12 SEPTEMBER 1924, Page 13


[To the Editor of the SPECTATOR.] SIR,—It is ill work criticizing critics, but the importance to our civilization of the problem of rural reconstruction must serve as my excuse. I therefore ask permission to deal with certain grave misunderstandings that appear in a recent issue of the Spectator in an interesting review of my recent book on the rebuilding of rural England. I have suggested in this book that a definite share of profits that would arise from the organization of distribution of produce should be allocated to the development of the life of the village com- munity. This strikes me as a reasonable proposal, based on an old idea and to some extent adopted in co-operative movements. Your reviewer interprets this, if I understand him, as a proposal which will throw this cost on the landlords. I see no excuse for this interpretation. Next to take the question of the organization of markets. I propose that distribution of produce should be entrusted to a national

organization of co-operative form, which I explain in some detail. Your reviewer calls this " pure bureaucracy " ; appar- ently he does not understand what " co-operation " means ! Thus in two points of real importance in dealing with rural reconstruction these proposals are caricatured.

The writer of the article further assumes that even most " extreme Communists " would not accept views such as mine. He fails to realize that the line of policy set out in this book has been in the past and is now being discussed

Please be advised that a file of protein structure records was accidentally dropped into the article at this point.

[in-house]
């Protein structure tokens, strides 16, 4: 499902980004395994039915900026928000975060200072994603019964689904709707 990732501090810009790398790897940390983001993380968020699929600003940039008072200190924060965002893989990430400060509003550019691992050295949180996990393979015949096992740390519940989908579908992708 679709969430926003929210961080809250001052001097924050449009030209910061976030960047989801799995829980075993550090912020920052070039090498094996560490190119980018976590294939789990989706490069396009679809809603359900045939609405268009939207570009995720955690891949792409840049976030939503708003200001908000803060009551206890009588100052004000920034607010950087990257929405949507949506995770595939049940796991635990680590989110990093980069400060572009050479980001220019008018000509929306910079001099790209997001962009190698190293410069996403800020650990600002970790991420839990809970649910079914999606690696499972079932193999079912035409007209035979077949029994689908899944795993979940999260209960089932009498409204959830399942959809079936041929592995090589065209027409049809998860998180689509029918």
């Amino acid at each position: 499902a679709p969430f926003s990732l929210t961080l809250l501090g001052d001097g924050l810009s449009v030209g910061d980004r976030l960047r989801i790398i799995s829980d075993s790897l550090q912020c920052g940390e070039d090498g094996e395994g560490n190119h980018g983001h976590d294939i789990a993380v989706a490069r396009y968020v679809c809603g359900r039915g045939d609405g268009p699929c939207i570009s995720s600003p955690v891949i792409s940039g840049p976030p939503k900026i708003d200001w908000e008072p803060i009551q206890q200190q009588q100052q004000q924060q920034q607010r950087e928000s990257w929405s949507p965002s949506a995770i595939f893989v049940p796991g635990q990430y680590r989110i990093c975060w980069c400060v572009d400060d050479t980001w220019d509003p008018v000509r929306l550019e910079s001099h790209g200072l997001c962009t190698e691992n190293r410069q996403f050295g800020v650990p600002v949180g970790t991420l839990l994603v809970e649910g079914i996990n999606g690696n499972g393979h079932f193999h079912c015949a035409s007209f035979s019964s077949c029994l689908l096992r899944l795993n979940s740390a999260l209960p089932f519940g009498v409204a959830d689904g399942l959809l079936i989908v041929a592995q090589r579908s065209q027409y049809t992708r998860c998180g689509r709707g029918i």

in town and country at meetings, Conferences and big com- mittees and in the Press, and is admittedly popular (in many of its features) amongst farmers and other country people. Moreover, many of its details have wide support in the United States and Australia, whilst the general line of policy recom- mended has with some of the specific proposals been recently officially adopted by the Independent Labour Party.

Your reviewer may regard me as a " fanatic " and state that I am armed with " frail experience," whatever that may mean, but even if the view and statement were true and not merely the gift of a too vivid imagination, we come back to the fundamental question. It is this : Is what is put forward by the modern school, whose views I have endeavoured to set out without prejudice in my writings, true or untrue ? The consideration of this question is made more difficult if writers in so important a paper as the Spectator misinterpret the proposals.—I am, Sir, &c.,


Jordans Hostel, Beaconsfield, Bucks.